2410808 Curiosities served
2008-03-10 5:50 AM
You Cook 13 Foods and What Do You Get?
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John Sherck’s 13 list was on foods this week. Food is always a good topic. What are 13 foods you can remember from your childhood and teen years as regular offerings at the dinner table?
1. Roasts of any kind. My mother could not cook, so putting a roast in the oven and then returning to reading her book of the week was the perfect solution. She would time the roast so that she would be interrupted from reading by my coming home from school or from choir practice or by some other thing, so that she wouldn’t forget and burn the roast. Toss in some onions, potatoes and carrots from our vegetable garden and we had dinner. Roasts were fairly common because we would buy a side of beef at a time and freeze it. I remember once we were running low on meat in the freezer and my mother saying, “Darn. We’re out of roasts. I guess we’ll have to eat the filet mignon (which required watchful cooking.)"
2. Spaghetti was a staple. My stepfather was Italian and our spaghetti was the Napolitano kind. The first meal I learned to cook, in fact, starting with fresh tomatoes from the garden. One time both my mother and I salted the sauce and we had to add slices of potato to absorb the salt. My father had a fit, but money was too scarce to be throwing out food.
3. Meatloaf was another way to use ground meat, stretching it out with bread and/or rice. I liked to experiment with different herbs (I did tell you my mother couldn’t cook, didn’t I?) and sometimes the results were heavenly and sometimes the results were, shall we say, less than satisfactory.
4. Stew took care of the tougher cuts of meat. I still like to make a stew in my slow cooker, but stew meat is tasteless. Best to use chuck roast and cut it up yourself. It’s $2.99 a pound now; I can remember when it was 29¢ a pound and neck bones were given away for dogs to gnaw on. We used the neck bones for soup. When times are tough, nothing goes to waste. Dogs got the after-soup bones when we were done.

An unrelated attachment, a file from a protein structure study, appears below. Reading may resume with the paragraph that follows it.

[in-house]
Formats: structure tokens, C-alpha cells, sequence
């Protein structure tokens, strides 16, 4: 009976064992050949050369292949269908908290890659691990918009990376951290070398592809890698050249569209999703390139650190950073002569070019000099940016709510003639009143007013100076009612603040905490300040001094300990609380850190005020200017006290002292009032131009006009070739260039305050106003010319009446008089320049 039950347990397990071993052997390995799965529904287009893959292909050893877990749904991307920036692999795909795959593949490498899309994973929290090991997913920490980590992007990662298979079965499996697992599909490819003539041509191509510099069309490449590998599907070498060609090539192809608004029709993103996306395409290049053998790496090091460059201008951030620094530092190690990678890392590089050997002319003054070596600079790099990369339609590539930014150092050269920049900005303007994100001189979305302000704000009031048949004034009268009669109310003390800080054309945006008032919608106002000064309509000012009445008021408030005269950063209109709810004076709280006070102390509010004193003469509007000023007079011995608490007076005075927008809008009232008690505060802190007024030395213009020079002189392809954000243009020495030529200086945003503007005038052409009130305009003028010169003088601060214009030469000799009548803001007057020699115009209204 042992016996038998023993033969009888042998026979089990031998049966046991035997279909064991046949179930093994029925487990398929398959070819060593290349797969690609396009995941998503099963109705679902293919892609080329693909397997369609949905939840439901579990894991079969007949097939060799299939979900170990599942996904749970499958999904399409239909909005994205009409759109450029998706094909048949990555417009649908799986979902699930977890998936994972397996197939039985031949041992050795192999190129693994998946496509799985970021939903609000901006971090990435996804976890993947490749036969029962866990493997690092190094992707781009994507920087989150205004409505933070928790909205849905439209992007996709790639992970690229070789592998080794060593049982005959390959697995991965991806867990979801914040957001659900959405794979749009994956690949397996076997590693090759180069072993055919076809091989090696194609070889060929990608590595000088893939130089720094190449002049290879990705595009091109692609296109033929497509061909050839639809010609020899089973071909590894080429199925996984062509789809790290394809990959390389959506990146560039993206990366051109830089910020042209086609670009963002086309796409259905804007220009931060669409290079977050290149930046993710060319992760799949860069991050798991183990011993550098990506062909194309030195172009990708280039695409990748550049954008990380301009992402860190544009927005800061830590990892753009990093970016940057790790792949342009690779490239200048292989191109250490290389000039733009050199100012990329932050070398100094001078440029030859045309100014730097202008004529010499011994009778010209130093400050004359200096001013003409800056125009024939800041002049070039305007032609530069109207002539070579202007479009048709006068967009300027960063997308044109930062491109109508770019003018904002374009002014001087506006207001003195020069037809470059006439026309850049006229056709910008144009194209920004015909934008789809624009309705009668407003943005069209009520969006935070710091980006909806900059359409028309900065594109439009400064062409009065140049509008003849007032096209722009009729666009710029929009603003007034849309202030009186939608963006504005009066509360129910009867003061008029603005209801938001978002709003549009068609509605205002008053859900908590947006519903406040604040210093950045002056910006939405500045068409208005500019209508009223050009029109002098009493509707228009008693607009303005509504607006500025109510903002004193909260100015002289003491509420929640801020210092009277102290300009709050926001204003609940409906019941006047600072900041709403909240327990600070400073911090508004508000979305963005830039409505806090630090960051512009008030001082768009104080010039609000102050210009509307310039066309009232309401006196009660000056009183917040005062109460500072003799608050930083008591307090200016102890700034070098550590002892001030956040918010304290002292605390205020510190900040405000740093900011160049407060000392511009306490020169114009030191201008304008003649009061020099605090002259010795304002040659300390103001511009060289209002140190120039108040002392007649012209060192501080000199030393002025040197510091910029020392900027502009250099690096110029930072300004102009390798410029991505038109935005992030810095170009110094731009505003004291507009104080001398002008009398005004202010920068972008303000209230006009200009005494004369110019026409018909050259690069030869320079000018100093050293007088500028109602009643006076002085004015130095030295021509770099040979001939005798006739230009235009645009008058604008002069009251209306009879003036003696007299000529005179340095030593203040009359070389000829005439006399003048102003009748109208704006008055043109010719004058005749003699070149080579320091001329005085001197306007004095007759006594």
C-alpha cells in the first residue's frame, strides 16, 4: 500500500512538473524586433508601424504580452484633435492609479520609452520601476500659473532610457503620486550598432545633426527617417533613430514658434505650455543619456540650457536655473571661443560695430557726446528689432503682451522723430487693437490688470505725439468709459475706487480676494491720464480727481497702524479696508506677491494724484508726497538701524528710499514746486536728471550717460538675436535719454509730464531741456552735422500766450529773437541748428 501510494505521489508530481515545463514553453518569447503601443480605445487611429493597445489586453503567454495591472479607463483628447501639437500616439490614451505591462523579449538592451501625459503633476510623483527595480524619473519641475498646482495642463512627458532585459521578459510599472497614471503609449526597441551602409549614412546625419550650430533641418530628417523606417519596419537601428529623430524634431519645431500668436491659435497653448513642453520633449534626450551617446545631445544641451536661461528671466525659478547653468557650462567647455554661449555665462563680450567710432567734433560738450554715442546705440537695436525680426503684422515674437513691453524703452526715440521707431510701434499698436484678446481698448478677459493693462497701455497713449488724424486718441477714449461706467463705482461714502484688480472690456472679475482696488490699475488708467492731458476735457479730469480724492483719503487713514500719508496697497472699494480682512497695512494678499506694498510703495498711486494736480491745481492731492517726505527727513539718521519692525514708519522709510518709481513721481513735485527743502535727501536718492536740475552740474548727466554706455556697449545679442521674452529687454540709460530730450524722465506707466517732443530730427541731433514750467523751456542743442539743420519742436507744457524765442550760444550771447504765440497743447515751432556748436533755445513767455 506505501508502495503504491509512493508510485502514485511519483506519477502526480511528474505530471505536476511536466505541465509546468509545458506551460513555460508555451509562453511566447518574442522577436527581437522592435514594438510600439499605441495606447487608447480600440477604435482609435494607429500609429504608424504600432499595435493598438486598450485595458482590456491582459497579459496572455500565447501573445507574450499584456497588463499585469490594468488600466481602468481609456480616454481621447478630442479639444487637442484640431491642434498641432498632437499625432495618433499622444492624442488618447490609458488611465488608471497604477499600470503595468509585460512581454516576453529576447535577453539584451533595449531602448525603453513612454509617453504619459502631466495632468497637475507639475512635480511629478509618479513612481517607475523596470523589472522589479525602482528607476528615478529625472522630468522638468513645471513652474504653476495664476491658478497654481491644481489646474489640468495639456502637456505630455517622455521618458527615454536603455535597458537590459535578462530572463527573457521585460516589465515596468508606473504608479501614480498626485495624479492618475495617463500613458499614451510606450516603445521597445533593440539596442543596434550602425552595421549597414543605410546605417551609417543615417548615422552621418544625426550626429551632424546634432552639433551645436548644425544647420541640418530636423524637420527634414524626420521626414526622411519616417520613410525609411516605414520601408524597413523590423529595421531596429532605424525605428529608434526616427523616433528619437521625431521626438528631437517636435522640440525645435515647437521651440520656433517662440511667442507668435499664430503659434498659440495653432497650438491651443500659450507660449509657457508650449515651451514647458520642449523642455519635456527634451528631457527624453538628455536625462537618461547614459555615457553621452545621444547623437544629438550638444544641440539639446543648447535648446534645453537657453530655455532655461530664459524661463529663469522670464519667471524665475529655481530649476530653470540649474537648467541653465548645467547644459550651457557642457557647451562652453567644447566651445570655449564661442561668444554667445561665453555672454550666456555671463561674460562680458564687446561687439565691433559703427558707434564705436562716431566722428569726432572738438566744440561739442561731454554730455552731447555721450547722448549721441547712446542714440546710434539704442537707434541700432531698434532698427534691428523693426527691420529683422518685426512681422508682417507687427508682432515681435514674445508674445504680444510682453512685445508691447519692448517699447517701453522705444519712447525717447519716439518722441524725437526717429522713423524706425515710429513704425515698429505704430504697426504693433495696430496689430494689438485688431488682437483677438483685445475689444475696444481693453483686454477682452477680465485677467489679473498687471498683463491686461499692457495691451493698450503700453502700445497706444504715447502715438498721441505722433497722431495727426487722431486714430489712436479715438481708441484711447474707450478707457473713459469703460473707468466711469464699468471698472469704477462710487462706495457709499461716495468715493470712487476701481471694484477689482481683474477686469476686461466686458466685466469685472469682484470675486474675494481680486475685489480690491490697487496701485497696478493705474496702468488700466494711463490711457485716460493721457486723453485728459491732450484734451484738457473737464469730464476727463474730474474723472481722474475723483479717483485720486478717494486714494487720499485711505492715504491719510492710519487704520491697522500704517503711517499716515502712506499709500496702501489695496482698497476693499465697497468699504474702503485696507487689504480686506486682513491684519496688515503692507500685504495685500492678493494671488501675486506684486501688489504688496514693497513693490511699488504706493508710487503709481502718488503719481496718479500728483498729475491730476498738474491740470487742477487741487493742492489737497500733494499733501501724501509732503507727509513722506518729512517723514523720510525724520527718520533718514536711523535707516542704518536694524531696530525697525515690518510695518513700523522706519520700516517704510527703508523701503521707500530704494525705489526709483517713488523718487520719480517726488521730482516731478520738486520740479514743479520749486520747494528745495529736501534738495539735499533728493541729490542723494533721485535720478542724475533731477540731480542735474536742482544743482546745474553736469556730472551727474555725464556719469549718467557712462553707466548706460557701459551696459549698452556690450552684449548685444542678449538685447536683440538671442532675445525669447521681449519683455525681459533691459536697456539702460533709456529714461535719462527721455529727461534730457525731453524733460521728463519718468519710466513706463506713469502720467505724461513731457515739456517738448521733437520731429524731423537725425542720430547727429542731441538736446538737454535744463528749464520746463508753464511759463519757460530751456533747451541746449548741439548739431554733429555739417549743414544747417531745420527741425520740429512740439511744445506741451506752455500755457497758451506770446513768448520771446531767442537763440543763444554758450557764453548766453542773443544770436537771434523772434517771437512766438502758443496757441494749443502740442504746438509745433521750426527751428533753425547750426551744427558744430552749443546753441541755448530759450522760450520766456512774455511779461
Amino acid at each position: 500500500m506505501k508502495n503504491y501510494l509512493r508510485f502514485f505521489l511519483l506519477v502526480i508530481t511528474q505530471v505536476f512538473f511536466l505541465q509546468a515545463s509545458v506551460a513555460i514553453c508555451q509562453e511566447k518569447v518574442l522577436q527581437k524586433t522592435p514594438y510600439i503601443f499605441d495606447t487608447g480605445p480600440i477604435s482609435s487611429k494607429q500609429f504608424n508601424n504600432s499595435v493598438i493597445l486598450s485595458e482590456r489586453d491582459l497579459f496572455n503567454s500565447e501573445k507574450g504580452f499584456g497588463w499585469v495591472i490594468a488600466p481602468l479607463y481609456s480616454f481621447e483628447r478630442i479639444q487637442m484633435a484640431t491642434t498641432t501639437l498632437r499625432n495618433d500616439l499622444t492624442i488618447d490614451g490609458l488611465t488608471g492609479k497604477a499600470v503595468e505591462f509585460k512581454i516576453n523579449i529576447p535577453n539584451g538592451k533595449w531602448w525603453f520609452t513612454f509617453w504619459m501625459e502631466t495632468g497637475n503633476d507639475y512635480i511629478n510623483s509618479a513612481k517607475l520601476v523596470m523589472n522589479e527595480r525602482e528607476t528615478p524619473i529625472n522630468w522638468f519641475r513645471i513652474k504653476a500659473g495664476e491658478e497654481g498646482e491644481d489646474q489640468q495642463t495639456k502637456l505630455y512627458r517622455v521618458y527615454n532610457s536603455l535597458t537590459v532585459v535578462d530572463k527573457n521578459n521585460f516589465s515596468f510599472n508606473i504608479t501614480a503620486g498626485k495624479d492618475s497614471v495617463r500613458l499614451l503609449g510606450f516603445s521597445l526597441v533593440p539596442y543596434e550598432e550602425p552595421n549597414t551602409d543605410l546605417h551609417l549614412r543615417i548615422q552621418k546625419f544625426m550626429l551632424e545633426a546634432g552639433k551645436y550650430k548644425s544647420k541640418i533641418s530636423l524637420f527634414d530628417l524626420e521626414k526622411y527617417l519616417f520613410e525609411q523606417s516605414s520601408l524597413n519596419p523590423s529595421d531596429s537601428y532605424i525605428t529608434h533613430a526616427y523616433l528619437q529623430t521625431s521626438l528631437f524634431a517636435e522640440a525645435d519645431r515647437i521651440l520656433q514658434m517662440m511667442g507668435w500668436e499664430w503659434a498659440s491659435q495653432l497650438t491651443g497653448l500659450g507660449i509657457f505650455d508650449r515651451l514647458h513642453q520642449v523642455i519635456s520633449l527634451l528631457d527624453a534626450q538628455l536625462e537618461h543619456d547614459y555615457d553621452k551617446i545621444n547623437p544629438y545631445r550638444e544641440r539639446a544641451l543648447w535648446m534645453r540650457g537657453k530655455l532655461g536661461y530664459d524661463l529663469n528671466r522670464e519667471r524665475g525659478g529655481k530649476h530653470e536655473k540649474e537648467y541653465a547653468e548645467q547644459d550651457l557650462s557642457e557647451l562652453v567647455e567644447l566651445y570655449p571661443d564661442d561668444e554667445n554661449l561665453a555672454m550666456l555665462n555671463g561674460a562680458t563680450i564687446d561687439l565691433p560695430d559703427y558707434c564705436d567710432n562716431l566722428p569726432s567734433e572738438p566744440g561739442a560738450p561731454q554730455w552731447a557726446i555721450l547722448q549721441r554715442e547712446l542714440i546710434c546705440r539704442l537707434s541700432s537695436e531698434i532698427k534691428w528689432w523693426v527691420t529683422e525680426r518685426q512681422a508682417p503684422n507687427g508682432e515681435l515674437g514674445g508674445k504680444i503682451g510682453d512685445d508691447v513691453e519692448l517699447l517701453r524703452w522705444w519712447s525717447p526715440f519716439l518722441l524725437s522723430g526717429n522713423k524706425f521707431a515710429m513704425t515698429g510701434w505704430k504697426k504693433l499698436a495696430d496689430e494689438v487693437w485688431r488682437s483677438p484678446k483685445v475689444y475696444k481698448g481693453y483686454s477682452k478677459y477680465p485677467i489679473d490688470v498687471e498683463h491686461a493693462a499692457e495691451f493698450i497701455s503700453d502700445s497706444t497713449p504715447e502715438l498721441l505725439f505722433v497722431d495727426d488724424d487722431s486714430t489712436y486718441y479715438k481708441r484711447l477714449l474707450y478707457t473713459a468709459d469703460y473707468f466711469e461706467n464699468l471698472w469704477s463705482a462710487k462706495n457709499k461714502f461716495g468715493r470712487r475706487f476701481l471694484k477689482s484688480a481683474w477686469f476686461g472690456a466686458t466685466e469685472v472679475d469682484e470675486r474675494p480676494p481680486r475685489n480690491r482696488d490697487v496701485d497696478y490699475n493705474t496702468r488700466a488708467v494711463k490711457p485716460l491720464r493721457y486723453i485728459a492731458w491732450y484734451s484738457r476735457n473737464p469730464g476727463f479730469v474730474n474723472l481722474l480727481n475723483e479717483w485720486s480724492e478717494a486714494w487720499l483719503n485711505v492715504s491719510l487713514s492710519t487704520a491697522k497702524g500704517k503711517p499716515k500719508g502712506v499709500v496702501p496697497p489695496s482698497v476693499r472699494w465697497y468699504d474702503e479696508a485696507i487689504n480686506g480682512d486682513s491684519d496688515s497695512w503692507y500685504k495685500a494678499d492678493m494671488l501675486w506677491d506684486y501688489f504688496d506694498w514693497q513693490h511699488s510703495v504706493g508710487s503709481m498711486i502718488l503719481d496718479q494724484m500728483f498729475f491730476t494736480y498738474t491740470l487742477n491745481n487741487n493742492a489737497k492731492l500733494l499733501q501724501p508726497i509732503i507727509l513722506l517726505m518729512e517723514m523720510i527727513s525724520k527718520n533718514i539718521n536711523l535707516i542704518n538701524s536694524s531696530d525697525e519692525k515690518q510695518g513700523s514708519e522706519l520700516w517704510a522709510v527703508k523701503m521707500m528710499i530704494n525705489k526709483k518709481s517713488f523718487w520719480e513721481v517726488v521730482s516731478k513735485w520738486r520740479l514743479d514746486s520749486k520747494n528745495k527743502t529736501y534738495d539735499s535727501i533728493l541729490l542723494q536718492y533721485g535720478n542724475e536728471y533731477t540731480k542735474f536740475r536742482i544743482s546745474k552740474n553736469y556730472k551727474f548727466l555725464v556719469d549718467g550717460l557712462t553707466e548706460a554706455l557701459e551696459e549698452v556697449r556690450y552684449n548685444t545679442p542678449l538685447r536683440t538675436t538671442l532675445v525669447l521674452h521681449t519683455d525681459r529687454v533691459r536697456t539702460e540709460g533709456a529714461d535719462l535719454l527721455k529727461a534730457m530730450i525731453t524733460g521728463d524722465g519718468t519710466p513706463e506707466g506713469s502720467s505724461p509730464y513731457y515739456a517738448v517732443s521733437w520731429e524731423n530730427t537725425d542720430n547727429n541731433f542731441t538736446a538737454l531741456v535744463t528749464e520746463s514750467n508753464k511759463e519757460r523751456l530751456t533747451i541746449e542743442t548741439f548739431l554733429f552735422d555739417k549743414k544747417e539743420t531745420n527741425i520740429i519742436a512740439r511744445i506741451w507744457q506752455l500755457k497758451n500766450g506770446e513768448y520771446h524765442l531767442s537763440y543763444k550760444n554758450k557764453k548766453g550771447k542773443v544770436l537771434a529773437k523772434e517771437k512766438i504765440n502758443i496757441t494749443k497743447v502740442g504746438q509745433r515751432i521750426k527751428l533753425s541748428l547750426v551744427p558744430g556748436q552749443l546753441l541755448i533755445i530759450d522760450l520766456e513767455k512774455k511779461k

5. Chicken and dumplings was the dreaded Sunday night supper. My mother insisted she knew how to make dumplings. ‘Nuff said. Motto in our house was “Never Criticize the Cook". Once they were so bad even the dog wouldn't eat them.
6. Pork chops on occasion. My mother cooked them in milk; I never understood why. We each were allowed one food we wouldn’t eat and this was mine. Yuck. When we had pork chops, I ate cheese and crackers (or scavenged for leftovers.)
7. Macaroni and cheese was a repeated favorite, often served with corn on the cob, picked an hour or so before. We would get local cheeses from the family dairy farms round about and the result was fresh and tasty (and loaded with calories and fat, oh well).
8. Fish fried and sprinkled with lemon. Mostly flounder. Once when my mother brought the fish home, one was still alive. I took it out of the wrapper, ran down to the ocean, and released it into the water. Mom was not pleased. We had peanut butter and bananas for dinner that night.
9. Clams were free. I would walk out during low tide and pick a bushel of clams in 30 minutes or so. Dragging the basket behind me, I’d trudge into the house and my mother would clap her hands in delight. We had lots of clams, every way imaginable.
10. Blue crabs another gift from the ocean and oh, so delicious! With fresh corn on the cob, a heavenly treat. I would take string, tie some vile, half-rotted garbage to it, and dangle it in the water. The crabs would swim up and start to eat. A quick swoop with the net and into the basket another very active, irritated crab. Must be where the word “crabby” came from.
11. Baked ham was another of my mother’s favorites. Just pop it in the oven, remember to take it out, and voilà, dinner. The best part was the canned pineapple served as a side dish. Pineapple was a rare, special taste.
12. Rice was the basis for many meals. Mom would buy industrial-sized bags of rice, enough to feed a village, and cook up large amounts in a giant stew pot, using water from our well, pumped by hand (fresh, no chemicals). Breakfast, lunch and dinner would then consist of rice plus…whatever leftovers lurked in the ice box. (Yes, we had an ice box. Didn’t have electricity or indoor plumbing for quite a while.) Rice topped with a fried egg. Gravy over rice. Rice sautéed with veggies from the garden. You get the idea.
13. Liver and onions were often on the menu, because liver was good for you, and cheap. Remember the rule that you could have only one food you wouldn’t eat? Liver and onions was my sister’s. She would leave the house, and she and the dog would go out into the barn and share a picnic, as she called it. She wouldn’t come back inside until the house was aired out. In the middle of winter, that meant some chilly moments when we opened the side door and the kitchen door to let the air freshen.
So, what foods do you remember from your childhood? Any that especially stand out?
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